There has been much discussion about the failings of HMV. Certainly taking so long to embrace online sales and the digital market played a significant part in their demise, as did their unrealistic approach to pricing. From our perspective, as a relatively niche independent distributor, it seems that for a long time they forgot the importance of their core product; music. Ironically, just before their collapse, they started embracing significant changes that could have turned this around. In some sense it feels like they simply ran out of time.

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Kudos History with HMV

Up until 2008, all of Kudos’ UK sales were handled by Pinnacle (at that time the market leading independent physical distributor). After the demise of Pinnacle, we decided to take all of our fulfilment in-house. We quickly opened direct supply accounts with all the independents and many of the major names in retail including Amazon and Play.com.

We applied for an HMV vendor account and were flatly refused. HMV would not deal directly with us. Apparently we were too small to warrant the cost of opening up a new vendor. We were effectively locked out of HMV for almost three years.

In early 2011 we finally opened up with HMV when one of their directors fought our corner. He understood that for HMV to distinguish itself, it was important for its product range to include our labels’ releases.

The most significant recent development was HMV’s move to consignment terms. We supplied HMV with stock, but this stock remained our property. HMV then provided weekly sales reports against which we would raise an invoice. The benefit of consignment is that the buyers at HMV could stock a deeper range without directly affecting cash flow. They could also be a bit braver when considering new releases. As a distributor, it meant that we would no longer be in the insidious position of ‘selling’ 500 units of a new release only to see 400 of them back as returns (usually AFTER we had already settled with the label for the 500 sales). Over the last couple of months we saw a really significant increase in our overall HMV turnover. This was also REAL turnover (over the counter sales). Consignment terms can also re-cast the buyer/vendor relationship. We (as a distributor) could really use our understanding of the national market to work more consultatively with the buyer. Sadly we may never know where this could have led.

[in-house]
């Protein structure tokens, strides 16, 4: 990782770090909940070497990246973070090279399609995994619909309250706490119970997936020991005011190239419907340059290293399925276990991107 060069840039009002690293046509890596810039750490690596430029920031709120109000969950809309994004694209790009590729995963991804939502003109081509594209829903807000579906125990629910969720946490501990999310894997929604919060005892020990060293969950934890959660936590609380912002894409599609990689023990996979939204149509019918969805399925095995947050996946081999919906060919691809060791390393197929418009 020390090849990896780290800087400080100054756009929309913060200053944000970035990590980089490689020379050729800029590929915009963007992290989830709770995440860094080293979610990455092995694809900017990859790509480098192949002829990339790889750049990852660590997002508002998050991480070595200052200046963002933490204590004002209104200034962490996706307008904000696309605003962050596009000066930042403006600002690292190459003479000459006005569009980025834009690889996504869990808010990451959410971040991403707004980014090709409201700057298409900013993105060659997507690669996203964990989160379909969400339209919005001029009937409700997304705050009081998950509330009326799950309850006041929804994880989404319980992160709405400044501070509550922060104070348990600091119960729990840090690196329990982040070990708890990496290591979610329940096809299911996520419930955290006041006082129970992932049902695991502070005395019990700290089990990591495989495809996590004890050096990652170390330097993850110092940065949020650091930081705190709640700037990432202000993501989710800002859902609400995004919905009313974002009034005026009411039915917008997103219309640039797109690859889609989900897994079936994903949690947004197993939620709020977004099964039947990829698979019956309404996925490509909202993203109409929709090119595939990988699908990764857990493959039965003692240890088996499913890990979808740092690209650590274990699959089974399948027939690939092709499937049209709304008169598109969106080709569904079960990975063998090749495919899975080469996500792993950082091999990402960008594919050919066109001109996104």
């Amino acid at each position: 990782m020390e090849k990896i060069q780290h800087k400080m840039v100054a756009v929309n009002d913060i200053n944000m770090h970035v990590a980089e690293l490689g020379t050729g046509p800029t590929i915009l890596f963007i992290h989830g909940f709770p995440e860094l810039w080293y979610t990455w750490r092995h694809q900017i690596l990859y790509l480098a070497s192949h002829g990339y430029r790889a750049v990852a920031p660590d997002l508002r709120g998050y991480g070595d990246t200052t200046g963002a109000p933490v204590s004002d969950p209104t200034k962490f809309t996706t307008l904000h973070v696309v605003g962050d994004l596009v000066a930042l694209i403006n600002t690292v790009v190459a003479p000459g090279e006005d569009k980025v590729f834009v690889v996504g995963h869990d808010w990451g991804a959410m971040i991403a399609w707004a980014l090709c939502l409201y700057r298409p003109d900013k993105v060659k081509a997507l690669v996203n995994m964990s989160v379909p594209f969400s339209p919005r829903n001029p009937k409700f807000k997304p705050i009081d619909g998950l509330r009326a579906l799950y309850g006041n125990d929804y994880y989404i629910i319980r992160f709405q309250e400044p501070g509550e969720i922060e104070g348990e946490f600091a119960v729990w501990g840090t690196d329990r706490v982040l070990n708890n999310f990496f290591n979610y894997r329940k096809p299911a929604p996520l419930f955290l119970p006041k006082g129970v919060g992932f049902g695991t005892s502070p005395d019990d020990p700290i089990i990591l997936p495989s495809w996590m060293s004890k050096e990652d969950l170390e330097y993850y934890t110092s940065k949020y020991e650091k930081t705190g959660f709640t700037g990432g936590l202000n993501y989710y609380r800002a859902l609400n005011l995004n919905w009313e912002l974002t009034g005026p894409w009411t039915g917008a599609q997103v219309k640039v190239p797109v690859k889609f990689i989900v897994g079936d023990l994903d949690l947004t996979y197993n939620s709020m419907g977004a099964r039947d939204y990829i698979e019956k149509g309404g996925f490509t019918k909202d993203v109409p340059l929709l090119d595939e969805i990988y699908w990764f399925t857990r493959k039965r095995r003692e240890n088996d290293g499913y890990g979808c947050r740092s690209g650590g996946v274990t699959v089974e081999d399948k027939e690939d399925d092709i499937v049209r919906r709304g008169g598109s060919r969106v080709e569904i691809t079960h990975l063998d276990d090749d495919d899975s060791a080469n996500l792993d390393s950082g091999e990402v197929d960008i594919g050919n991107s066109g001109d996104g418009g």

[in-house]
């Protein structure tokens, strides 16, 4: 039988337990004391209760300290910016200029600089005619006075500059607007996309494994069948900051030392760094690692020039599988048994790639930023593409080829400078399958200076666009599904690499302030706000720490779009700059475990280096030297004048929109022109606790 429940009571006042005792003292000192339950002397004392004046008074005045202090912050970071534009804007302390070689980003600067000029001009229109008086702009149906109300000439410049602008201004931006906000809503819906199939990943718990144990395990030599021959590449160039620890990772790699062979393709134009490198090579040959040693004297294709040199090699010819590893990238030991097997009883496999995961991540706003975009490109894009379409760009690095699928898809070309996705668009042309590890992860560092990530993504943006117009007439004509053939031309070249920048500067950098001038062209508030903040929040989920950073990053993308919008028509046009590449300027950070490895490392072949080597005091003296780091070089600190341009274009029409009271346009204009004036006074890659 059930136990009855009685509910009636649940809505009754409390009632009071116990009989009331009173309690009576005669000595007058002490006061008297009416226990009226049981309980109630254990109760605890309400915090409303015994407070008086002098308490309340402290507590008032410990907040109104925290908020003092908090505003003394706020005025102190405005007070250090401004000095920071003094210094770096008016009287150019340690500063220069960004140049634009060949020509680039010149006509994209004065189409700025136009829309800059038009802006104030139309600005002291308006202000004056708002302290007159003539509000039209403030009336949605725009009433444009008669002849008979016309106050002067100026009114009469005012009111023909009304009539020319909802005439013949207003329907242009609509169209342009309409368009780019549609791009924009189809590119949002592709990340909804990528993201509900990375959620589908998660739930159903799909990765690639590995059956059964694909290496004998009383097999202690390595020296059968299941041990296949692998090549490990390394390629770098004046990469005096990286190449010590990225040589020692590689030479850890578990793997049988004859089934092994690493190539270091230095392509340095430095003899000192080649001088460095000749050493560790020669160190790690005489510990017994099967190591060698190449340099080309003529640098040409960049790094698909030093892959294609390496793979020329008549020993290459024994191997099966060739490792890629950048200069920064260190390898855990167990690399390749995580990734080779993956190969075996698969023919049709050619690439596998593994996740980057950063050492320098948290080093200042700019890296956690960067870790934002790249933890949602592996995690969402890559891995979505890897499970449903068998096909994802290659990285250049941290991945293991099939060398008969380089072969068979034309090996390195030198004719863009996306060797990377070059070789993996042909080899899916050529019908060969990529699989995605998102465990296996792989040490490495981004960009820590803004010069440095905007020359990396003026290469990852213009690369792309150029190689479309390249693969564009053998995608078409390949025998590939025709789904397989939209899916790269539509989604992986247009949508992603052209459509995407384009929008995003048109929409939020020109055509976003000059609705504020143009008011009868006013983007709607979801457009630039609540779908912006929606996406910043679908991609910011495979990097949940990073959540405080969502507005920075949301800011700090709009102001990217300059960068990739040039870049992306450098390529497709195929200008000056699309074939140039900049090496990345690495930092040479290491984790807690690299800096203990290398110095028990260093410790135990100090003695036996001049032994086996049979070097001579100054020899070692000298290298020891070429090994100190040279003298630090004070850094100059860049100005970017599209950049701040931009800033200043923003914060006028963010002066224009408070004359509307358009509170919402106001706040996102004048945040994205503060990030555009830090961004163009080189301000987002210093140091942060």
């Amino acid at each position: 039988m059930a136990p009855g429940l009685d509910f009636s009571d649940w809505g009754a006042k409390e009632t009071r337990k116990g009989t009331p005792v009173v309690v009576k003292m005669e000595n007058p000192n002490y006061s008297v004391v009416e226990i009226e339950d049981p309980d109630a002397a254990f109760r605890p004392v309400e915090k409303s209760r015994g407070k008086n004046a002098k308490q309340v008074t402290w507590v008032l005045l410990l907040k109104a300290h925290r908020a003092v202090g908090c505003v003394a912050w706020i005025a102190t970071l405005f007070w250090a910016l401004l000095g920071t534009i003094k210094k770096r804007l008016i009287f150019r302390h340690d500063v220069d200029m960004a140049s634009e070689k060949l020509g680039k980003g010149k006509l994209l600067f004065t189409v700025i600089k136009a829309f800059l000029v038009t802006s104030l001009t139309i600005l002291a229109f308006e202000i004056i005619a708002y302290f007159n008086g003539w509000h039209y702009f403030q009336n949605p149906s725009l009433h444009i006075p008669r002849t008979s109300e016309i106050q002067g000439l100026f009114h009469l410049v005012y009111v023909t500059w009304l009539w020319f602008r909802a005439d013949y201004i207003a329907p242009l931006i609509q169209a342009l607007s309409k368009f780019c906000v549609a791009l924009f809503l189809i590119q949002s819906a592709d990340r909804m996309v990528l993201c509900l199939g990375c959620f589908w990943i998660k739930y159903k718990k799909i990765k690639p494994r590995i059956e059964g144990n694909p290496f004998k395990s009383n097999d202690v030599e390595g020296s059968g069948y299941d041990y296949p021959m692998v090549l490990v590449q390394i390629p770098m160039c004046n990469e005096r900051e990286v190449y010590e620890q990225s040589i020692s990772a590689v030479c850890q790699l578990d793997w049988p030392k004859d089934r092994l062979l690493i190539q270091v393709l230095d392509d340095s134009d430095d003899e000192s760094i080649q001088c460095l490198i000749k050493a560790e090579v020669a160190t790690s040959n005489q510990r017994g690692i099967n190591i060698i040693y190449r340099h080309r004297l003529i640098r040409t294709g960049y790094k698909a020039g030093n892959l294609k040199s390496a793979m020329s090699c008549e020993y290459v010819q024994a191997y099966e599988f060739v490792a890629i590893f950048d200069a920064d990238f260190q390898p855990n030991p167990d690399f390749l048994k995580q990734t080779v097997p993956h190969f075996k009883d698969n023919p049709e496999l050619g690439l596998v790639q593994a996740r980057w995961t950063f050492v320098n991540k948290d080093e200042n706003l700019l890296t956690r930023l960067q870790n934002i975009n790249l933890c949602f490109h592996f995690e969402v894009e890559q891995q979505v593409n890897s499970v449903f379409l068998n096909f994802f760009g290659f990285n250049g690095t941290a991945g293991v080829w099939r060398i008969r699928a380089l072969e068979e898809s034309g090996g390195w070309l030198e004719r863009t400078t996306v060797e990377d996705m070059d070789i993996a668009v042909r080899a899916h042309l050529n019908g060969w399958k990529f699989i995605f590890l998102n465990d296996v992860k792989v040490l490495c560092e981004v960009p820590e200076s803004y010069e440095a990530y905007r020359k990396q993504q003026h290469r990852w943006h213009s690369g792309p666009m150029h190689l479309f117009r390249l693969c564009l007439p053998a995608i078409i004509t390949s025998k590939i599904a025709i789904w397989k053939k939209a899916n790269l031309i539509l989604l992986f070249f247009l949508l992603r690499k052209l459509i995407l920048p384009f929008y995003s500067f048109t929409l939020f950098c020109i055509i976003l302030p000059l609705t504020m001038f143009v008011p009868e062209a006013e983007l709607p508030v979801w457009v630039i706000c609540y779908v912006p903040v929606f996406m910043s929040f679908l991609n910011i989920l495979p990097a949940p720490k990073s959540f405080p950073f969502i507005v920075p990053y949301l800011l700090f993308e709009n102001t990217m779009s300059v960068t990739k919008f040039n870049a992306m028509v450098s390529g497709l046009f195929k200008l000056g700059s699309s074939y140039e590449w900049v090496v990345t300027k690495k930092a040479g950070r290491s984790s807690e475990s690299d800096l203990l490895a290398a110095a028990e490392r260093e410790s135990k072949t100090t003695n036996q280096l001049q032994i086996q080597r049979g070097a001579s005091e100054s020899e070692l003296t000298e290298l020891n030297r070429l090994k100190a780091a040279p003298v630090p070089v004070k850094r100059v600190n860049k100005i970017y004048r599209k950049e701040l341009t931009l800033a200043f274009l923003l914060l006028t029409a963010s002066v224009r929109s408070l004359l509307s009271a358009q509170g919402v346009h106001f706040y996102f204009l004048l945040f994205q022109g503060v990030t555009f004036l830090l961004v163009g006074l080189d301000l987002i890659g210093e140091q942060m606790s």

Personally,  I believe there is STILL a market for music on the high street. Shopping is still THE most popular leisure activity in the UK. People do like to get out of the house, browse and physically engage with music. Personally, I think the key, along with getting the price, range and environment correct, is to have shop staff and store managers that are properly engaged with their local market; who are not simply an appendage of some faceless head office. My fairy-tale outcome for HMV would be for an enlightened (and obviously very brave) entrepreneur with a music background to create an HMV franchise, with owner/managers able to operate like independent stores, but with the backing, back-room support and technical infrastructure of a strong franchisor. However, in the current retail environment with the recent collapse of Jessops and Blockbuster, I am not particularly hopeful that anyone is THAT brave.

In anticipation of the upcoming new album from The Herbaliser, group member Jake Wherry was asked to list ten tracks that influenced him and inspired him to start The Herbaliser.

01. Double Dee and Steinski – Lesson 2 (The James Brown Mix)
Double Dee and Steinski ARE cut and paste. Niftily spliced together nuggets of über funky funkiness. This was done using turntables and a reel to reel, and has aged really well. I still wouldn’t hesitate to drop this track at a club.

02. Lalo Schifrin – The Big Battle (From the Enter the Dragon OST)
As kids born in the early 70s, Ollie and I saw this movie and the soundtrack was a big influence on us. Dark with fuzz bass and hard as nails drums, a very moody soundtrack.

03. Gang Starr – Who’s Gonna Take The weight?
A James Brown sample looped up with a dope breakbeat overplayed with Guru’s super slick flow and a sprinkling of Primo’s cuts. The perfect blend of funky jazz and hip-hop.